Financial Crises

In a general sense, almost all monetary crises are caused by excessive speculation. An irrational level of optimism creates a demand to have a certain thing (stock, bond, or money itself) causing buyers to bid up the price. When good sense sets in and it is realized that the item will not be worth what was expected, there is a rush to get rid of it, causing prices to plummet even more steeply than they rose. Fortunes are lost by those who were irrationally enthusiastic and their mindless followers - and made by those who recognized and exploited the mania.

Now speculation itself is not always evil, as there is a speculative element in all business transactions or any plan for the future. We take action expecting to achieve a positive outcome, and if our analysis and logic are sound, we generally achieve it. Without speculation, there would be no growth, nor any level of productive activity at all.

Speculation becomes dangerous when the amount staked is very large, there has been very little consideration of probabilities, etc. Speculation on the part of multiple parties (rather than a few risk-takers) increases the damage done by unexpected results. And when speculation is done on credit, the damage is spread to the lenders.

The discovery of the Americas was an era of grand speculation, about the rich mines and fertile fields of a distant land, and America remains "the home of the speculator" where there is great potential to begin tabula rasa and build a commercial empire. In Europe, capital and resources have been maintained by a small number of people for centuries, and denying others access to their resources has been their means of retaining power. In America, there are many unexploited resources and the wealthy class is more inclined to provide financing for entrepreneurs and visionaries.

Britain itself has benefitted greatly from speculation in the age of empire, commissioning companies to establish commercial operations the world over, and this has resulted in a dramatic increase of the wealth of the nation. It has exceeded the growth of other European nations, whose behavior has been to loot foreign lands and horde the profit rather than to make a growing and ongoing investment in development.

Back on topic: it is in the nature of the adventurer to speculate, but it is the responsibility of the banker to bring a degree of sobriety to speculation by considering his own lending processes. The banker must galvanize himself against the level of gold-lust that blinds me to high risk and low probabilities of success. The banker must be an experienced and practical man of business who recognizes a good opportunity but is not prone to flights of fancy.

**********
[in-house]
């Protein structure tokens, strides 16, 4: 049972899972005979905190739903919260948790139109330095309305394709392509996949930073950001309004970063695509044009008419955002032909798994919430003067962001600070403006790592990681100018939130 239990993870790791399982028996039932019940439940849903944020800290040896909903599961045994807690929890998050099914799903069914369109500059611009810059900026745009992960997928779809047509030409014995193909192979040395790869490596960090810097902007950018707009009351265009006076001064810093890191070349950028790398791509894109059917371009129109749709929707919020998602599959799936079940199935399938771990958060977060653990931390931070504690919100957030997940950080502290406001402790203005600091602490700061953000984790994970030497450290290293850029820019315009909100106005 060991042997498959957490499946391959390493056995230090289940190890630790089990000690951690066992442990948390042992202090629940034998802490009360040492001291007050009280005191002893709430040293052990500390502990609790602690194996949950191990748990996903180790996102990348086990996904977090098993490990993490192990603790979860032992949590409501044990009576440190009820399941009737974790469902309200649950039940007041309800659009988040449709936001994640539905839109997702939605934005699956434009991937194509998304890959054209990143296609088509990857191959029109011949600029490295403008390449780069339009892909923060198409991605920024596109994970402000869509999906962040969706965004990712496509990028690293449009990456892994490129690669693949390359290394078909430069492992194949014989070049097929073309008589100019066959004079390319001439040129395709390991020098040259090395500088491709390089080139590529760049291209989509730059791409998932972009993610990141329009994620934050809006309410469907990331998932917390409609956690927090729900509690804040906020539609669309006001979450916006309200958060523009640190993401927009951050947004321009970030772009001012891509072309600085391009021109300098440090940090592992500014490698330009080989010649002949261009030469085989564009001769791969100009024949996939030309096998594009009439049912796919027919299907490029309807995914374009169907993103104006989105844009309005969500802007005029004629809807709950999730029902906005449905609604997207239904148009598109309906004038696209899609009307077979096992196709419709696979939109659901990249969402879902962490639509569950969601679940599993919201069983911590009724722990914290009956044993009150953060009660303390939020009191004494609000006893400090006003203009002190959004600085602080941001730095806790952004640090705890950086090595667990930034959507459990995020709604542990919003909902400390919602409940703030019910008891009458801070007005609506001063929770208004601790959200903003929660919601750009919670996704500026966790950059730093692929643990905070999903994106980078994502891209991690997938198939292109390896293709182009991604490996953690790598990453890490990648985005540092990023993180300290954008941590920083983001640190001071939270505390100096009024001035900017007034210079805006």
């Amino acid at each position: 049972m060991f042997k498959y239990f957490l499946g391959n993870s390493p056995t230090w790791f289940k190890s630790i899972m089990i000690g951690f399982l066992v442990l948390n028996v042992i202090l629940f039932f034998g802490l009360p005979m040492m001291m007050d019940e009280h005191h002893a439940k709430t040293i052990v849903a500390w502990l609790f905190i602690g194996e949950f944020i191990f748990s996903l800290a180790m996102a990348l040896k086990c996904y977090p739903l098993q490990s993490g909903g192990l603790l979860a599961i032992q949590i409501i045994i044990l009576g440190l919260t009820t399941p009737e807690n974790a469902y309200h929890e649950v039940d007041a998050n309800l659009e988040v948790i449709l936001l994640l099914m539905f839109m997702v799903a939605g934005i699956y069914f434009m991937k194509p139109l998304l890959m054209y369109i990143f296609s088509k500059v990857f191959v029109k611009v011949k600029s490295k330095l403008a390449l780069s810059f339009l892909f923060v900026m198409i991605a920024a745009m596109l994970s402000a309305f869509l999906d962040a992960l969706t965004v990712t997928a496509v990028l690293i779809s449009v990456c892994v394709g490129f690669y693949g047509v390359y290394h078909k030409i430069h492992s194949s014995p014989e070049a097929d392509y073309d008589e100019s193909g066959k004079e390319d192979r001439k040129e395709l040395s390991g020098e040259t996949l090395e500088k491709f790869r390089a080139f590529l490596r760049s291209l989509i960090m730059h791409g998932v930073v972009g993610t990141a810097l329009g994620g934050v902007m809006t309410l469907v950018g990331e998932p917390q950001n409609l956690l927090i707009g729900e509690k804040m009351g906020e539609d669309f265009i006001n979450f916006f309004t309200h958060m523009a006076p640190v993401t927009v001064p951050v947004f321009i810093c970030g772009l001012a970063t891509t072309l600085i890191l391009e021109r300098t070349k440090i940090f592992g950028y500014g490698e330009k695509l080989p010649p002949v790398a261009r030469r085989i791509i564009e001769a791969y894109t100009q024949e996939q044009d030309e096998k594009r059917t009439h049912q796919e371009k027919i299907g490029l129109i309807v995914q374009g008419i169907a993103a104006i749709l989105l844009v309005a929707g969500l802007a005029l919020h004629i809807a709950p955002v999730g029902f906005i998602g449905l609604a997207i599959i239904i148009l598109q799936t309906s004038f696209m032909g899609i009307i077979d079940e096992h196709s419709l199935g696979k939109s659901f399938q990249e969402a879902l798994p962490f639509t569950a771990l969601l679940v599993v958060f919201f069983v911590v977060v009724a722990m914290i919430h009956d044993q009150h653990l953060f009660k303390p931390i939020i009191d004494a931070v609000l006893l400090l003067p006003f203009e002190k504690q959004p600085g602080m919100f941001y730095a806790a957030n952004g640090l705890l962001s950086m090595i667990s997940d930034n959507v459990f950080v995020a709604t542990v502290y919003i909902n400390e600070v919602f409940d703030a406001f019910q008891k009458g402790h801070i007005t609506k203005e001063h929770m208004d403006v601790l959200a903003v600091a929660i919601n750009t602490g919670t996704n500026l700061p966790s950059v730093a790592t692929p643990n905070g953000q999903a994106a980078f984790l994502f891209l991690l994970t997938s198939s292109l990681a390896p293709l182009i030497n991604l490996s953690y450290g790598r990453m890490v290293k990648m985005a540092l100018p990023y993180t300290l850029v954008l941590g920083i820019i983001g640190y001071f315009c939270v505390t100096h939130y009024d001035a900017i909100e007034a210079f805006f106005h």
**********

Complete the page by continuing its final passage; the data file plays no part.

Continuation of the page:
Raising interest rates is a first step to safeguard against crisis, as adventurers tend to be reckless with cheap money but become more timid when their margin is thinned by a high cost of capital. There is no guarantee this will work, as boldness defies rationality and there is a tendency of men who see failure coming to take panicked and desperate measures, including borrowing at an extremely high rate of interest to save a sinking enterprise. He cautions moderation - interest functions like the brake on a bicycle, in that slow and steady pressure will bring it under control whereas a sharp and sudden application will cause a crash.

Another safeguard against crisis is to provide favorable rates on money to established industries, which encourages the direction of resources and investments to less risky ventures that will remain stable even should the high-risk ventures fail. It must not be forgotten that failure in one industry does not mean failure in them all, and money provides a buffer that will protect stolid firms from being damaged by the failure of others.

The last recourse in the wake of a crisis is stabilization of the monetary supply by suspending the Act of 1844 (requiring gold in reserve to back notes), enabling the central bank to restore stability to the system, by ensuring that money is available to enable "legitimate converse" to continue to engage in business as usual. He mentions the crisis of 1890, which was not noticed by the public until the danger was passed by virtue of swift intervention by the central bank.

He enumerates a number of minor financial crises of the previous century, and suggests that the common factor in each of them was "extravagant lending" and the recovery was slowed by miserly behavior in the aftermath, with banks keeping a "distinctly larger percentage" of liquid assets and refusing to lend.